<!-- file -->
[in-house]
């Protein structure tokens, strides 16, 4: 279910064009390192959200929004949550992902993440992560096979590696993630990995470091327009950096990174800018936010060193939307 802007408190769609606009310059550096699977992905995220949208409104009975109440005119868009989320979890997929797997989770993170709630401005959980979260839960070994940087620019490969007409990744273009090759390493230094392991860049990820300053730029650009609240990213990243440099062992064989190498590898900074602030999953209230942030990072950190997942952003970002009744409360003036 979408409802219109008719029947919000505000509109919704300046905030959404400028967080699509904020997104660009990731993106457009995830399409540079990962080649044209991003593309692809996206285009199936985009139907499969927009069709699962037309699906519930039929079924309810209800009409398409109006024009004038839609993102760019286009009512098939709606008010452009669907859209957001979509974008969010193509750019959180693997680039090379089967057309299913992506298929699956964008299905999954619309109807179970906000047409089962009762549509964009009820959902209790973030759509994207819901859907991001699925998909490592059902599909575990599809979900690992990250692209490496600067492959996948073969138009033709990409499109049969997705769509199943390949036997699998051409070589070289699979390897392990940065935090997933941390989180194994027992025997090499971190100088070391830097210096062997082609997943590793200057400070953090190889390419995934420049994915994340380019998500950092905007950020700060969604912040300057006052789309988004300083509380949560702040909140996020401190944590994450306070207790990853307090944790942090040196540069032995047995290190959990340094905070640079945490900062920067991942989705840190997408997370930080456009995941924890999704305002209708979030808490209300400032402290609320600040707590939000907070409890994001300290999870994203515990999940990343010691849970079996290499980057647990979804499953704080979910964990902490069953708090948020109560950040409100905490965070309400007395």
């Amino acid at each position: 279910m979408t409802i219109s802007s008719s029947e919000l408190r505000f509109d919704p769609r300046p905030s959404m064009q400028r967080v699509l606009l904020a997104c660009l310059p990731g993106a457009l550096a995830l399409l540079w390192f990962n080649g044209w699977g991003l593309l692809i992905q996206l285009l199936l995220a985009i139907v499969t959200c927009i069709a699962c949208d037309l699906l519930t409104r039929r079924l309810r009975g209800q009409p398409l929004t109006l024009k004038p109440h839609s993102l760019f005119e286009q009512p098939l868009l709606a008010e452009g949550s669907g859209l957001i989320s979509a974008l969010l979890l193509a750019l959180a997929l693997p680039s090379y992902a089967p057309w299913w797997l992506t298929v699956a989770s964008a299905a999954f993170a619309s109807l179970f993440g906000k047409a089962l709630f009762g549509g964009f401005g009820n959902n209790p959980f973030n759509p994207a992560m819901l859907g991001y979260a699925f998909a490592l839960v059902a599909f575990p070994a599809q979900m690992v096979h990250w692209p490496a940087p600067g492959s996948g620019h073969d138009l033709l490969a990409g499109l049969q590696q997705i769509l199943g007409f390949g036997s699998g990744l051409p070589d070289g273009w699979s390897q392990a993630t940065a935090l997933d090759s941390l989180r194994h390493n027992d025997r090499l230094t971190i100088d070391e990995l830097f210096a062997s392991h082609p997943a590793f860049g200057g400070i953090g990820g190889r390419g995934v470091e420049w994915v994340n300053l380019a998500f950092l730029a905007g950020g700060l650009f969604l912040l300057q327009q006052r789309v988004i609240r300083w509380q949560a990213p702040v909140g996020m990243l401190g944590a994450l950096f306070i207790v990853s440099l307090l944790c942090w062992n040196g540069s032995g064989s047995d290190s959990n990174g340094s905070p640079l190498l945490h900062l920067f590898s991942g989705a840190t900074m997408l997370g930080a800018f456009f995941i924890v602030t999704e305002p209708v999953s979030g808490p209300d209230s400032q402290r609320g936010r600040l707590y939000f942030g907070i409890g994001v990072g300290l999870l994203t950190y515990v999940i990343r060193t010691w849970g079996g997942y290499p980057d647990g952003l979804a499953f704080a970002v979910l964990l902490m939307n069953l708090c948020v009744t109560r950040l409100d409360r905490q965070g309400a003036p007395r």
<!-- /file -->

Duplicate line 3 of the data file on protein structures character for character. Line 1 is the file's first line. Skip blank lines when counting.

């Amino acid at each position: 279910m979408t409802i219109s802007s008719s029947e919000l408190r505000f509109d919704p769609r300046p905030s959404m064009q400028r967080v699509l606009l904020a997104c660009l310059p990731g993106a457009l550096a995830l399409l540079w390192f990962n080649g044209w699977g991003l593309l692809i992905q996206l285009l199936l995220a985009i139907v499969t959200c927009i069709a699962c949208d037309l699906l519930t409104r039929r079924l309810r009975g209800q009409p398409l929004t109006l024009k004038p109440h839609s993102l760019f005119e286009q009512p098939l868009l709606a008010e452009g949550s669907g859209l957001i989320s979509a974008l969010l979890l193509a750019l959180a997929l693997p680039s090379y992902a089967p057309w299913w797997l992506t298929v699956a989770s964008a299905a999954f993170a619309s109807l179970f993440g906000k047409a089962l709630f009762g549509g964009f401005g009820n959902n209790p959980f973030n759509p994207a992560m819901l859907g991001y979260a699925f998909a490592l839960v059902a599909f575990p070994a599809q979900m690992v096979h990250w692209p490496a940087p600067g492959s996948g620019h073969d138009l033709l490969a990409g499109l049969q590696q997705i769509l199943g007409f390949g036997s699998g990744l051409p070589d070289g273009w699979s390897q392990a993630t940065a935090l997933d090759s941390l989180r194994h390493n027992d025997r090499l230094t971190i100088d070391e990995l830097f210096a062997s392991h082609p997943a590793f860049g200057g400070i953090g990820g190889r390419g995934v470091e420049w994915v994340n300053l380019a998500f950092l730029a905007g950020g700060l650009f969604l912040l300057q327009q006052r789309v988004i609240r300083w509380q949560a990213p702040v909140g996020m990243l401190g944590a994450l950096f306070i207790v990853s440099l307090l944790c942090w062992n040196g540069s032995g064989s047995d290190s959990n990174g340094s905070p640079l190498l945490h900062l920067f590898s991942g989705a840190t900074m997408l997370g930080a800018f456009f995941i924890v602030t999704e305002p209708v999953s979030g808490p209300d209230s400032q402290r609320g936010r600040l707590y939000f942030g907070i409890g994001v990072g300290l999870l994203t950190y515990v999940i990343r060193t010691w849970g079996g997942y290499p980057d647990g952003l979804a499953f704080a970002v979910l964990l902490m939307n069953l708090c948020v009744t109560r950040l409100d409360r905490q965070g309400a003036p007395r």